I didn’t have the opportunity to attend college right away after high school, because ﬁnances were an issue and I had a lot going on. I found a job, and I had a military requirement to serve a couple of years in the Navy. Still, I knew I had to further my education eventually, and there was only one way to do it—through night school. I signed up for classes at Wright College, and graduated with an associate’s degree in 1975.
That was a busy time for me. I had gotten married, and of course I was working. But my wife said to me, “I know we’ve got a lot going on, but a two-year degree is not going to get you where you want to go.” So I started looking for a college where I could get a good education without disrupting my life too much. I started at Elmhurst the same year I graduated from Wright, going to class at night and on Saturdays.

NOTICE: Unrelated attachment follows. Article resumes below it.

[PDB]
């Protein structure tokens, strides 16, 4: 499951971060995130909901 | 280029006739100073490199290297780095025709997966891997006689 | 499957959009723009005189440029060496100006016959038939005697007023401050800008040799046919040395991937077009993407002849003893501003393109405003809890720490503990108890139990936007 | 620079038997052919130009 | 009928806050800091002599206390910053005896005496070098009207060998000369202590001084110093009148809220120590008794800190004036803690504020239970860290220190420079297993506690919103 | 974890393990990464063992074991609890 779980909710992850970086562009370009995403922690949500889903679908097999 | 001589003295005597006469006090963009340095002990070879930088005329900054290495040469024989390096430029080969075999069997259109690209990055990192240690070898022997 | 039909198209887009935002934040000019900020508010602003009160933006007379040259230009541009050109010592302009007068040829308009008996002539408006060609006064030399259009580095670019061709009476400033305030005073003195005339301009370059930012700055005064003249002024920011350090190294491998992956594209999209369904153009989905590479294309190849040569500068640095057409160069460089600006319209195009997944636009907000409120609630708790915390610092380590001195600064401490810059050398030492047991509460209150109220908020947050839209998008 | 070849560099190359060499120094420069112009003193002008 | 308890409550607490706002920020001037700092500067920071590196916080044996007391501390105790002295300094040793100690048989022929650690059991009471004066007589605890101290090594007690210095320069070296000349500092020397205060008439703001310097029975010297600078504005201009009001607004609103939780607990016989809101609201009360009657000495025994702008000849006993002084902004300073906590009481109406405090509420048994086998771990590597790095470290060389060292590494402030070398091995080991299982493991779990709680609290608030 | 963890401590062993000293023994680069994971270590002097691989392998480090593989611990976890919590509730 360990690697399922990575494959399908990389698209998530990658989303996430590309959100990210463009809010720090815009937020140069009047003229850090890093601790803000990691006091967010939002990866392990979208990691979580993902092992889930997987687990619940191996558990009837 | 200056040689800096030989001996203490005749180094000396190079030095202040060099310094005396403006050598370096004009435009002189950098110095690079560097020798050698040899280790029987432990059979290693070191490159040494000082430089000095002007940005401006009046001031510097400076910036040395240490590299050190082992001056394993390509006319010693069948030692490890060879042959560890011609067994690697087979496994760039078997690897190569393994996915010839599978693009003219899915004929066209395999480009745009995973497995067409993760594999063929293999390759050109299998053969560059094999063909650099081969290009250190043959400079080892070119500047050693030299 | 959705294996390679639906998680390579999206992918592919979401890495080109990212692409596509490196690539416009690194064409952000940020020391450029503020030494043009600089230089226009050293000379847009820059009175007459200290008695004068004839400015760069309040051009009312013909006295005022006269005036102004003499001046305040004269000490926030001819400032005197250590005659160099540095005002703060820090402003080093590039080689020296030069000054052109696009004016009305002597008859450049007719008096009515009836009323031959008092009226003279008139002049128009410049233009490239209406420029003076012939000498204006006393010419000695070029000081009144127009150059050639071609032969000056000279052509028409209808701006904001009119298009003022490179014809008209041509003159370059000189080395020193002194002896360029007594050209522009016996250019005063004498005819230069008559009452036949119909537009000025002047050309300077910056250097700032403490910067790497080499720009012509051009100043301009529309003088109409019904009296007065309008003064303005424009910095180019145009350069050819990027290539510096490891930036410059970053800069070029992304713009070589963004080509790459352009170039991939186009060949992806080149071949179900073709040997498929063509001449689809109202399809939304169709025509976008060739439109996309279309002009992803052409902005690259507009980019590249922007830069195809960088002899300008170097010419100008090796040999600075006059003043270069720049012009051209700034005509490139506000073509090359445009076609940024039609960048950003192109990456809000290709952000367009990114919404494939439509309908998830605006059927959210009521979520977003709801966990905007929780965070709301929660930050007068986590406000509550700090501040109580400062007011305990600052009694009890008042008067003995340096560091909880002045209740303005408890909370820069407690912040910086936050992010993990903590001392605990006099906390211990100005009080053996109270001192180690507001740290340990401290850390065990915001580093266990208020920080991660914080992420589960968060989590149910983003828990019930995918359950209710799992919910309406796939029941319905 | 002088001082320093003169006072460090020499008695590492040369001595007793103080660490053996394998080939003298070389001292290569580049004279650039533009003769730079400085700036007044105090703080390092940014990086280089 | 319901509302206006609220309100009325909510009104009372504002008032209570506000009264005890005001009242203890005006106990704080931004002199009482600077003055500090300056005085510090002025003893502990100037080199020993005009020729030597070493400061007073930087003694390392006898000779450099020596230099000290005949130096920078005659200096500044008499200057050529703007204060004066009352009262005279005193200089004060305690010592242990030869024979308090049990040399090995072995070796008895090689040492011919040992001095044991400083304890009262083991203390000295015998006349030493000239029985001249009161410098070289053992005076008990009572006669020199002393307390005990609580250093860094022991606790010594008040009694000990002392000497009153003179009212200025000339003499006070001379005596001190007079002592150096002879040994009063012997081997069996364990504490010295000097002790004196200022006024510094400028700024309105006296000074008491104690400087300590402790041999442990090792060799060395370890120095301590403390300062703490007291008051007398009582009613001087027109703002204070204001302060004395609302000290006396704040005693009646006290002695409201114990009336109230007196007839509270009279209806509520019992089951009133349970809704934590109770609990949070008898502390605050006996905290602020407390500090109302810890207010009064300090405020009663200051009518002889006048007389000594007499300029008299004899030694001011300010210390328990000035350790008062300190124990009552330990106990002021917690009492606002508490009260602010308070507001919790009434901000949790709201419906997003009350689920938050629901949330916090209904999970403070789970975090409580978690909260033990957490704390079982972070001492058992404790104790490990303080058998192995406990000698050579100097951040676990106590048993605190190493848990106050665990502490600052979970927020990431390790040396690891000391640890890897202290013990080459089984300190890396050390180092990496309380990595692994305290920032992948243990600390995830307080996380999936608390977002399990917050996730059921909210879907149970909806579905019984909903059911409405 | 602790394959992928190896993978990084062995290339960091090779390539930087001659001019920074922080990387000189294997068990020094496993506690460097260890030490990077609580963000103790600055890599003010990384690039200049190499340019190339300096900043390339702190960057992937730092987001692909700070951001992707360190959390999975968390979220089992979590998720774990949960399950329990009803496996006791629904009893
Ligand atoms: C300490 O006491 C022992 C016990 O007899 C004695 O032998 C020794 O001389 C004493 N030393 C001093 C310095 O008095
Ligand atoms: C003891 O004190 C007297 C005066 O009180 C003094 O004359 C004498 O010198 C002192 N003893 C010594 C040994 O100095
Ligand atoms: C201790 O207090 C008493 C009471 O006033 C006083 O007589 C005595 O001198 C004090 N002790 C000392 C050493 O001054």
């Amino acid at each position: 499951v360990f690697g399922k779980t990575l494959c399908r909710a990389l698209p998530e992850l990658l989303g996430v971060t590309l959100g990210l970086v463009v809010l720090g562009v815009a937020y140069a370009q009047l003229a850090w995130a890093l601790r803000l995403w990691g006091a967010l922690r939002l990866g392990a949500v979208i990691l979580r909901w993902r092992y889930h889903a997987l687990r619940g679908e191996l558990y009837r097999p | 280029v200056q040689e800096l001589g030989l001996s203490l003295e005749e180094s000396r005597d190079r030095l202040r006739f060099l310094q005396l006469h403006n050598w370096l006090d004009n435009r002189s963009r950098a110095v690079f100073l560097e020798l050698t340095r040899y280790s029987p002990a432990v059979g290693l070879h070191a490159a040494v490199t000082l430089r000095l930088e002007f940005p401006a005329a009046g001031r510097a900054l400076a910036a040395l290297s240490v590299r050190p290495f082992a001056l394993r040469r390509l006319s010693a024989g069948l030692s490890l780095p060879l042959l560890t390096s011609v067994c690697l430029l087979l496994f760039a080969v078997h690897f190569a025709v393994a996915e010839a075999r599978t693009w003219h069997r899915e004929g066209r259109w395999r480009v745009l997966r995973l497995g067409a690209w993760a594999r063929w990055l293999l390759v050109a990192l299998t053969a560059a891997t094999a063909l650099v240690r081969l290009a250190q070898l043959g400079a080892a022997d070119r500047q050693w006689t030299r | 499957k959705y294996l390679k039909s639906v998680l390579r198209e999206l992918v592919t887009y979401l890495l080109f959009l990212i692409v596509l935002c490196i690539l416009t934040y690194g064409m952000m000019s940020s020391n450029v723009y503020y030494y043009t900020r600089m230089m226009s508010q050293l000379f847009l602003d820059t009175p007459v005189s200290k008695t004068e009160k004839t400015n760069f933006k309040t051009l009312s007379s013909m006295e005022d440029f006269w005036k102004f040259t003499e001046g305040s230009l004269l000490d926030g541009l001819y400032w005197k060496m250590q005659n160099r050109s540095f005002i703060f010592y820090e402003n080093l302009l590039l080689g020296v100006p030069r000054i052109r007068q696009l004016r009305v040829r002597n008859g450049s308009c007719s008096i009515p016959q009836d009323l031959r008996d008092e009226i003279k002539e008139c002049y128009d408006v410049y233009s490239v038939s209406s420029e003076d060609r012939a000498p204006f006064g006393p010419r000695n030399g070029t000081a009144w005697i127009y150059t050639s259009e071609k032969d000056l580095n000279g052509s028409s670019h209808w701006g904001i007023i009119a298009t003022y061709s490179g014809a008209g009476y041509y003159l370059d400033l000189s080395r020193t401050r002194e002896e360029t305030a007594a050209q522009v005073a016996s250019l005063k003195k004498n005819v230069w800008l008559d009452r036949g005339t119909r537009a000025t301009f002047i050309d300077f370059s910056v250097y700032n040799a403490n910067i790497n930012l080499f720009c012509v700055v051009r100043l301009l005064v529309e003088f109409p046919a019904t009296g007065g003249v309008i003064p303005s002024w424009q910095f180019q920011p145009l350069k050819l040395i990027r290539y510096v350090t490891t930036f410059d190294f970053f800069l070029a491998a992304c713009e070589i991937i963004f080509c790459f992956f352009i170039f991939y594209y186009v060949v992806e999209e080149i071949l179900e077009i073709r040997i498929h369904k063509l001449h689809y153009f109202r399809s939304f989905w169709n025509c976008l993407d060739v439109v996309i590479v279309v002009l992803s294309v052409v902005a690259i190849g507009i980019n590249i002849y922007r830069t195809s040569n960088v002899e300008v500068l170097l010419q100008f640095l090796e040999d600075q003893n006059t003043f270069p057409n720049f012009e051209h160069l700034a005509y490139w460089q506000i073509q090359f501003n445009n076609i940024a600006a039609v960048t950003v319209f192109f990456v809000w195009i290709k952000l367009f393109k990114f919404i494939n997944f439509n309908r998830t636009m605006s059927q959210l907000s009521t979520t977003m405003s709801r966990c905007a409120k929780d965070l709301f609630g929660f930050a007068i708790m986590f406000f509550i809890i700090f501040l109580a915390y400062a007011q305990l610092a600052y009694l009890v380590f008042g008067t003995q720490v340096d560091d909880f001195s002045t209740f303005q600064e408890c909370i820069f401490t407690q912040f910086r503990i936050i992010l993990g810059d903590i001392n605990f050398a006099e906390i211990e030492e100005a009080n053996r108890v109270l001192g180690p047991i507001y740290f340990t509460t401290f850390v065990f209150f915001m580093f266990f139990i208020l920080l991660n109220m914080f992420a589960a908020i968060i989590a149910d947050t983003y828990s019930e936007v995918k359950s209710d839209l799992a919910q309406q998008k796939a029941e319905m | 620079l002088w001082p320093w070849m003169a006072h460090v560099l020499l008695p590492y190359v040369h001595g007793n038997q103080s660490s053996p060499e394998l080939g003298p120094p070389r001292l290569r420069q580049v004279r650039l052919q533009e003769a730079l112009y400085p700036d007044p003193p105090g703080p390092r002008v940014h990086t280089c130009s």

My Elmhurst degree deﬁnitely opened doors for me. At the time I was working as a loan officer in Motorola’s Employee Credit Union. Earning a four-year degree put me in position to start doing something. In a short amount of time, I became assistant loan manager, then loan manager. Over the years I worked my way up to assistant general manager of the credit union and ﬁnally CEO.
When I started at Motorola, the credit union had $7 million in assets. Today, we have $800 million. I feel good about where we are today, but most of all I enjoy helping our members achieve their ﬁnancial goals and live better lives.
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